Walton, appointed in 2001 by President George W. Bush, acknowledged his comments might be considered “heresy,” but he was concerned that inaction by judges could be in part responsible for congressional legislation on the judiciary that he worried could affect its independence, the news service said.
“We’ve had some judges who’ve been engaged in atrocious behavior, sexual assault, sexual intimidation and other misconduct,” Walton said, according to Reuters. “And many times we haven’t been proactive in punishing them and sanctioning them for what they’ve done.”
In an interview Friday, Walton acknowledged the remarks, saying, “Obviously when those things occur and judges aren’t held accountable, it does affect the respect for the judiciary.”
Walton, a former presiding judge on the U.S. Foreign Intelligence Surveillance Court appointed by Chief Justice John G. Roberts Jr., said Supreme Court justices should be subject to a code of conduct like all other federal and state judges.
“As a court system — federal, state and otherwise — we are under scrutiny and under attack. And I think there’s an attempt by some to undermine our independence. And because of that I think all judges should be subject to a code of ethics,” Walton said in his interview.
Walton said he understood from Thursday’s conference, hosted by the National Judicial College, that the Supreme Court is considering such a code, “and I think that’s a good thing.”
The Supreme Court did not respond to a request for comment.
A recording of the panel was not immediately available, conference officials said, and Walton said he did not speak from prepared remarks.
The conference came at a turbulent time for the judiciary, as President Biden signed legislation this month requiring greater disclosure of judges’ potential financial conflicts, and the House Judiciary Committee advanced a bill to require the Supreme Court to adopt an ethics code.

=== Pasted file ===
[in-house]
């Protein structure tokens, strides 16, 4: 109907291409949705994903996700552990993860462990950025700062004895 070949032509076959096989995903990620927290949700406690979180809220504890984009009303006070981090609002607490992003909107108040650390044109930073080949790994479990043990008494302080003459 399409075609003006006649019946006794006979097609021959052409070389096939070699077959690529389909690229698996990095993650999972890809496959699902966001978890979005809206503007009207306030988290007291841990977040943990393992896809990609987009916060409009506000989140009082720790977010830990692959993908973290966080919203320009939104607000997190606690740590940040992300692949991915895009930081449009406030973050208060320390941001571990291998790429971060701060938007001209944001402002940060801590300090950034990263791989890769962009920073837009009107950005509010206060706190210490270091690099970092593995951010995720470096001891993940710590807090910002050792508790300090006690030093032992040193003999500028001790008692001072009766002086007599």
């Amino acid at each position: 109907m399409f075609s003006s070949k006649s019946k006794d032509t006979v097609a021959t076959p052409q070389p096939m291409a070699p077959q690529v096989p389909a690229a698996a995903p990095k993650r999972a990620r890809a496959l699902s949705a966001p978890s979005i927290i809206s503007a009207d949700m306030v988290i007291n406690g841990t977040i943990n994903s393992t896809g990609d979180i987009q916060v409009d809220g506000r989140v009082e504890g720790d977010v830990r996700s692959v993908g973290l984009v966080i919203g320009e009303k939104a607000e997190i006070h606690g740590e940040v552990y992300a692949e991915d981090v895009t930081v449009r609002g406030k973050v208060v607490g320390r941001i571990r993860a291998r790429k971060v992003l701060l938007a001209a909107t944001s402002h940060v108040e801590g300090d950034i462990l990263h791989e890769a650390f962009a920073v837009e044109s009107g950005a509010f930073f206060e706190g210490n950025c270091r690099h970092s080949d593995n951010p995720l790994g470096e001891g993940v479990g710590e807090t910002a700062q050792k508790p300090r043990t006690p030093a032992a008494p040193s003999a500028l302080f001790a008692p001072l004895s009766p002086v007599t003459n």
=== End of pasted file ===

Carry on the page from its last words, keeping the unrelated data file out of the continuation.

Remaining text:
In March, many legal ethicists expressed shock at revelations that Virginia “Ginni” Thomas, married to Justice Clarence Thomas, repeatedly texted White House Chief of Staff Mark Meadows to pursue overturning the 2020 presidential election as President Donald Trump simultaneously threatened to challenge the results at the Supreme Court.
Early this month, a deeply polarized Supreme Court vowed to launch a leak investigation after a draft opinion that would overturn the right to abortion established in Roe v. Wade sent shock waves through the national political landscape.
Meanwhile, the Supreme Court’s justices and others have resisted calls from advocates and lawmakers for independent oversight of matters such as anti-discrimination protections for the judiciary’s more than 30,000 employees nationwide, who lack the same rights as other government and private sector workers.
Ever since Judge Alex Kozinski of the U.S. Court of Appeals for the 9th Circuit in California retired in 2017 amid allegations of workplace sexual misconduct, leaders of the federal judiciary including the chief justice have sought to encourage reporting and eliminate barriers to holding court officials accountable for workplace gender discrimination, bullying and racial insensitivity. But they have admitted there is more to be done.
Walton said that he was not thinking of the Thomases at all in his remarks, and that the incidents of misconduct to which he alluded involved lower court judges at the federal and state level, not the Supreme Court.
Instead, he said he was describing a judicial system “under attack” as a speaker on a conference panel titled “Democracy and the Courts,” which focused on forces trying to politicize the courts and reduce their independence, including steps by state legislators or executive branch members to cut judicial budgets or to intimidate, remove or retaliate against judges for decisions they did not like.
Walton said, “I made those comments because I felt they were appropriate in order for the courts to ward off any attempts to undermine our independence or the credibility of our institutions.”